Imperial Russia, one of the largest empires that thrived from 1720 to 1917, had only about a dozen permanent black residents out of a population of over a million. It has been documented that during this period, Russia “waged wars, conquered surrounding lands, and produced some of the most well-known, and highly feared, monarchs in modern history.”
Despite being a period that kept many in poverty, many Africans in the U.S., especially in the 18th and 19th century, saw a move to Russia as an opportunity for a better life, to escape the brutalities of American slavery.
Apart from the well-known black person, Abram Hannibal, who lived in the 18th century and is famous because he was the ancestor of Alexander Pushkin, Russia’s great national writer, many black people who headed to Russia ended up working as araps (potters or gatekeepers) at the Russian court.
That is why it was surprising when details emerged that an African-American had not only lived in Tsarist Russia (or imperial Russia) but had thrived to become one of the “most successful musical impresarios and businessmen” at the dawn of the 20th century.
Known as Frederick Bruce Thomas and son of former slaves, Thomas would leave Mississippi in the U.S. and settle in Moscow, where he changed his name to Fyodor Fyodorovich Tomas, became famous and owned property before eventually settling in Constantinople, Turkish Republic.
How he made it big in Tsarist Russia, one of the last places anyone would have expected to find a black American at the dawn of the 20th century is what baffles many.
Born in 1872 to former slaves in Coahoma County, Mississippi, Thomas’s parents, Hannah and Lewis, were freed slaves who owned a small property near the border with Louisiana. This was seen as extraordinary as most of the land owned at the time, particularly, in the South belonged to a handful of white families. Thomas also acquired an education, which was also rare for many black people at the time.
In 1886, a white rich planter decided to take over the property of the Thomas family and the latter fought back in court and won – another extraordinary feat for black people.
But the white planter appealed, and under threat, the Thomas family decided to leave Mississippi in 1890 and settle in Memphis. There, the unfortunate occurred – Thomas’s father was murdered under unknown circumstances and the family broke up.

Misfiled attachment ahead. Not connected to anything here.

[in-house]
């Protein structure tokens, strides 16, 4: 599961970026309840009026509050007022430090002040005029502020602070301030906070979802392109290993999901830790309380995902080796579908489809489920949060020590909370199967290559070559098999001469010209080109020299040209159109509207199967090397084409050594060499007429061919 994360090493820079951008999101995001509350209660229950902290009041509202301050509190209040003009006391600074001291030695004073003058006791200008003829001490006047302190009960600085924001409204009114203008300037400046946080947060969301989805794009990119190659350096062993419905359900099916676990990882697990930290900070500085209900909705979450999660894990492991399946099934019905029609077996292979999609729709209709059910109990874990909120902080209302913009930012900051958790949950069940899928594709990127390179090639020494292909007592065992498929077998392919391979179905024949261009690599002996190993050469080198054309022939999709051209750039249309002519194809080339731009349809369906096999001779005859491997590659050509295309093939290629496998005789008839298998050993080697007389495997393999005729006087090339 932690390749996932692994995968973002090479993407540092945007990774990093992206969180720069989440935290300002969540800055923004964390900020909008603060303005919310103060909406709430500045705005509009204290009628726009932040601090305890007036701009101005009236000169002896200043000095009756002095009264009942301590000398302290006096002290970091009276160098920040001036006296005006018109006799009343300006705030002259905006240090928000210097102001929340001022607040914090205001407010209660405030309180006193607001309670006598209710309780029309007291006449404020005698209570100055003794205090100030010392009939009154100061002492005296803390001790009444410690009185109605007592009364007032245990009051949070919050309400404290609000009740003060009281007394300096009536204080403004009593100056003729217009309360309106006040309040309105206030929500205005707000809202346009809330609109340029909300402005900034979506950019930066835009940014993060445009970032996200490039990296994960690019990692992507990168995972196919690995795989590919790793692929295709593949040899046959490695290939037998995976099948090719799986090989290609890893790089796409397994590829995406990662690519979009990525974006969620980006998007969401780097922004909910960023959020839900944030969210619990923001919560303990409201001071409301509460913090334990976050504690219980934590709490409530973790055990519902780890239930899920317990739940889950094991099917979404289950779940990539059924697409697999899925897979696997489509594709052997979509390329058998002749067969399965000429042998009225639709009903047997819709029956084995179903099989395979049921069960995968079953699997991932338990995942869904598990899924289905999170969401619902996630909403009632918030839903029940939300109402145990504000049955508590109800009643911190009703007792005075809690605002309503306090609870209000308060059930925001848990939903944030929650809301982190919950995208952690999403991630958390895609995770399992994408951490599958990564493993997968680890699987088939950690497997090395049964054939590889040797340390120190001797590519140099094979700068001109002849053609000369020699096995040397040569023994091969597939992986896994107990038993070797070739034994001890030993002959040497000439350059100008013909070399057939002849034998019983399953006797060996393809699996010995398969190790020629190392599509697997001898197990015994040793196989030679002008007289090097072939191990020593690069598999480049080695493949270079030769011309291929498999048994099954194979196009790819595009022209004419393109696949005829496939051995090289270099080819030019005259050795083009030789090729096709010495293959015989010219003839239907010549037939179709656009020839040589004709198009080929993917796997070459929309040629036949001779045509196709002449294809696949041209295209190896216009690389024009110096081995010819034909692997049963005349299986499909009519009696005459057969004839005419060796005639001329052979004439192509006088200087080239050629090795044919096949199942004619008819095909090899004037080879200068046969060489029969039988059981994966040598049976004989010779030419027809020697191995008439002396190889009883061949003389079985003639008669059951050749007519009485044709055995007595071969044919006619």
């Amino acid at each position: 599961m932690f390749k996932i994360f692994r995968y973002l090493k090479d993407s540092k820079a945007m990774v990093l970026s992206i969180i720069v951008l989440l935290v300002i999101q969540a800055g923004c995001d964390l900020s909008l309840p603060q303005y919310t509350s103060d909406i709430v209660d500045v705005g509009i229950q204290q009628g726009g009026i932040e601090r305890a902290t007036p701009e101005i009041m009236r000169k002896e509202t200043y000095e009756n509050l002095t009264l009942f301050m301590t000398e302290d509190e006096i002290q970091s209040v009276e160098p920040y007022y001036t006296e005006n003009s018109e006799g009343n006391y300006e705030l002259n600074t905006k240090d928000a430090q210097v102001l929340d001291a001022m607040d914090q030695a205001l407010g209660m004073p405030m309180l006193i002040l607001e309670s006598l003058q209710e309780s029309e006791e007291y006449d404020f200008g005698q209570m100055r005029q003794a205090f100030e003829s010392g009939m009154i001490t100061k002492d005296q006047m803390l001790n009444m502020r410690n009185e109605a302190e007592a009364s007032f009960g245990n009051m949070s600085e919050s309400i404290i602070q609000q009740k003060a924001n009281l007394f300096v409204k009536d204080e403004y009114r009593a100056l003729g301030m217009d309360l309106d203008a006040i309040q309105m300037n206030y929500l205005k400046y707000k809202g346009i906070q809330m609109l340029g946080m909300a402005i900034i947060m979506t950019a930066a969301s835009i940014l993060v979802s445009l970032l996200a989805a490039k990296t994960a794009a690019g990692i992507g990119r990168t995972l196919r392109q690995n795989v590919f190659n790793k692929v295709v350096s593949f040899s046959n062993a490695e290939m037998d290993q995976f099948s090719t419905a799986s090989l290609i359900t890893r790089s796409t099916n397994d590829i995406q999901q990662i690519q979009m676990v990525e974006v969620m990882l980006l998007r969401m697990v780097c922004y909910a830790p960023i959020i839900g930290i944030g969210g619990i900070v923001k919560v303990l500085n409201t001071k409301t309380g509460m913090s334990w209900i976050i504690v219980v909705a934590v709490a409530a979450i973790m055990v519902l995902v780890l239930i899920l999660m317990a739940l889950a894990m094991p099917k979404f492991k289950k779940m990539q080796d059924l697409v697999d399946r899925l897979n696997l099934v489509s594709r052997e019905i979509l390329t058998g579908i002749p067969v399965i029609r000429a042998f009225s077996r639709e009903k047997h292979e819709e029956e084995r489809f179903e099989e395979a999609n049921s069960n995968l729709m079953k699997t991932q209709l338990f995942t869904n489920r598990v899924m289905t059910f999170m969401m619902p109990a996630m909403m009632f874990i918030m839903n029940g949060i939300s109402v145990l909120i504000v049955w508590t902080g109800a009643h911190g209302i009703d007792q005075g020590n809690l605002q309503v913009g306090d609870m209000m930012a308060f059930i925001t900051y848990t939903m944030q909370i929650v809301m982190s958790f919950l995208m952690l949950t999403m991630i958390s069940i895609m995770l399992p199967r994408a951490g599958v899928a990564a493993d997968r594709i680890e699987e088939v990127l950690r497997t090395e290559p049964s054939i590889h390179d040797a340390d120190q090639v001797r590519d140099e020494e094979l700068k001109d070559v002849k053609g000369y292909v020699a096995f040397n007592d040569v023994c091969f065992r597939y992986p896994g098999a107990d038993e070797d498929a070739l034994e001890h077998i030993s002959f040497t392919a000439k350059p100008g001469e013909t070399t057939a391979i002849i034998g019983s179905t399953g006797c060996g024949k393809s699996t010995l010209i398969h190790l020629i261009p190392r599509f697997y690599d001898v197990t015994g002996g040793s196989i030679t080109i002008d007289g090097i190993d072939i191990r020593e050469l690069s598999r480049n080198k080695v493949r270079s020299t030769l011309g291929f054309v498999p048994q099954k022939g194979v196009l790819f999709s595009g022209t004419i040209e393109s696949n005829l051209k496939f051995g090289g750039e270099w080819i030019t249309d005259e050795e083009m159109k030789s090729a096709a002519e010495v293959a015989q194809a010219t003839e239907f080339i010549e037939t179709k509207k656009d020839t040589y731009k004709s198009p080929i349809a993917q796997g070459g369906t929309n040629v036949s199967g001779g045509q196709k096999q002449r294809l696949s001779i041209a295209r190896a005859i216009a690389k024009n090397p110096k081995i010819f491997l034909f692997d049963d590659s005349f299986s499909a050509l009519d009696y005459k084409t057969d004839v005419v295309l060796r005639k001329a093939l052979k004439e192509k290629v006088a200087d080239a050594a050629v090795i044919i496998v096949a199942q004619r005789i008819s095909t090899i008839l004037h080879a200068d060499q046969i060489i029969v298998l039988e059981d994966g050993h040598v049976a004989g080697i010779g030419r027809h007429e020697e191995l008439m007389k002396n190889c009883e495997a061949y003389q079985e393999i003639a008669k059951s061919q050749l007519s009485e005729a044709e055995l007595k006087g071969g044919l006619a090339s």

Frederick decided to move to Chicago to escape the injustices towards African-Americans in the Deep South. Seeking more freedom, he left for Europe in 1894. According to accounts, he travelled in several countries, learned French and was finally hired as a valet by a wealthy family. In 1899, he went with them to Moscow, where there were just a few black people at the time before the Revolution.
Thomas would, however, flourish in business. For ten years, he worked as a waiter, a butler and a valet before becoming assistant to the owner of Yar, the city’s most prominent café-theatre and a favourite spot for the bourgeoisie of Moscow.
According to BlackPast, Thomas was so good at his job and earned enough money to the extent that in 1911, together with two Russian partners, he rented a large entertainment garden called “Aquarium” near the city centre.
Thomas and his colleagues transformed the entertainment garden, which had then collapsed, into one of the most successful venues for popular theatrical entertainment in Moscow until the Revolution. In 1912, Thomas rented a variety theatre in the centre that he named “Maxim” which soon became a favourite of many in Moscow.
“Occasional American tourists who passed through Russia on their European tours would report their astonishment back home at having encountered a ‘prosperous’ and ‘diamond bedecked’ black American in such an unexpected setting,” writes BlackPast.
Thomas married three times, had five children and also took Russian citizenship – probably the first black American ever to do so. Around 1914, he had made so much money that he bought a villa in Odessa and other properties in Moscow.
But when the Bolshevik Revolution broke out in 1917, Thomas, being a black American and wealthy, had to flee. He first went to Odessa before making it to Constantinople in 1919 with his family. There, he sought help from the American embassy to, perhaps, be repatriated to the U.S. but sources say that officials at the embassy refused to help him largely because of his skin colour.
So like most Russian refugees, Thomas decided to do start doing business in Constantinople. Within three months, he had opened an entertainment garden on the city’s outskirts which soon became the favourite of many nightclub lovers in 1920s Turkey, including English and French soldiers.
Many of them trooped into his entertainment garden to listen to jazz, which he had brought to the city. These factors made him rich once again after nearly going into bankruptcy.
Unfortunately, businesses began to dwindle after foreigners and a large part of the wealthy class had begun leaving the city. Thomas fell into debt. Unable to pay his creditors, he was jailed and his nightclub was seized. Not able to recover from these hard times, Thomas fell ill and later passed away on July 8, 1928, at Pasteur Hospital in Taksim.
Today, he is remembered as the ‘Black Russian’ or ‘Jazz Sultan’ who made a fortune in Tsarist Russia. He is an example of the few blacks who fled the U.S. to escape racism but would rise to the top of the economic ladder in Europe and elsewhere in spite of the revolutions, wars, and other obstacles they had to deal with.